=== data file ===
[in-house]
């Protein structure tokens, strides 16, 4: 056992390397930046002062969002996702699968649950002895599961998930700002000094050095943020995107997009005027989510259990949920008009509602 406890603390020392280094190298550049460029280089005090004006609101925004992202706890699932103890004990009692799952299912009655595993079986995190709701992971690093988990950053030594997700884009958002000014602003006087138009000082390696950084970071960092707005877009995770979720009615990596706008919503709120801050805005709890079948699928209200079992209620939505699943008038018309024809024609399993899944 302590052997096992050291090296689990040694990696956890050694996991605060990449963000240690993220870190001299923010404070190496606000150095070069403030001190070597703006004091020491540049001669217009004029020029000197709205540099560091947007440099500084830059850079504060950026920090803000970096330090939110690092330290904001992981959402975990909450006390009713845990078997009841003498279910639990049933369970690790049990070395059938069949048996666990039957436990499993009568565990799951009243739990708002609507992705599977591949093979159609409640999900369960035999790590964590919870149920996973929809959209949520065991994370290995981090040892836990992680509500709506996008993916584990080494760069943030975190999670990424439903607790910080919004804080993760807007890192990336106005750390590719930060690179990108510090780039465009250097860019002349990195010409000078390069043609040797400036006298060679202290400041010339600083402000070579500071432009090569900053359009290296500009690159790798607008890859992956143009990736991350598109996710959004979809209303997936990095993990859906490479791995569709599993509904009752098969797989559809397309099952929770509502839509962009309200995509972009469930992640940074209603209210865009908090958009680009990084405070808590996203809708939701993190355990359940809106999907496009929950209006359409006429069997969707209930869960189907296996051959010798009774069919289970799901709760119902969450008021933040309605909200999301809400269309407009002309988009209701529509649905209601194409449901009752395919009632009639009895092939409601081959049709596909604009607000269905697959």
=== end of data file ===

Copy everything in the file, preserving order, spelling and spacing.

[in-house]
């Protein structure tokens, strides 16, 4: 056992390397930046002062969002996702699968649950002895599961998930700002000094050095943020995107997009005027989510259990949920008009509602 406890603390020392280094190298550049460029280089005090004006609101925004992202706890699932103890004990009692799952299912009655595993079986995190709701992971690093988990950053030594997700884009958002000014602003006087138009000082390696950084970071960092707005877009995770979720009615990596706008919503709120801050805005709890079948699928209200079992209620939505699943008038018309024809024609399993899944 302590052997096992050291090296689990040694990696956890050694996991605060990449963000240690993220870190001299923010404070190496606000150095070069403030001190070597703006004091020491540049001669217009004029020029000197709205540099560091947007440099500084830059850079504060950026920090803000970096330090939110690092330290904001992981959402975990909450006390009713845990078997009841003498279910639990049933369970690790049990070395059938069949048996666990039957436990499993009568565990799951009243739990708002609507992705599977591949093979159609409640999900369960035999790590964590919870149920996973929809959209949520065991994370290995981090040892836990992680509500709506996008993916584990080494760069943030975190999670990424439903607790910080919004804080993760807007890192990336106005750390590719930060690179990108510090780039465009250097860019002349990195010409000078390069043609040797400036006298060679202290400041010339600083402000070579500071432009090569900053359009290296500009690159790798607008890859992956143009990736991350598109996710959004979809209303997936990095993990859906490479791995569709599993509904009752098969797989559809397309099952929770509502839509962009309200995509972009469930992640940074209603209210865009908090958009680009990084405070808590996203809708939701993190355990359940809106999907496009929950209006359409006429069997969707209930869960189907296996051959010798009774069919289970799901709760119902969450008021933040309605909200999301809400269309407009002309988009209701529509649905209601194409449901009752395919009632009639009895092939409601081959049709596909604009607000269905697959």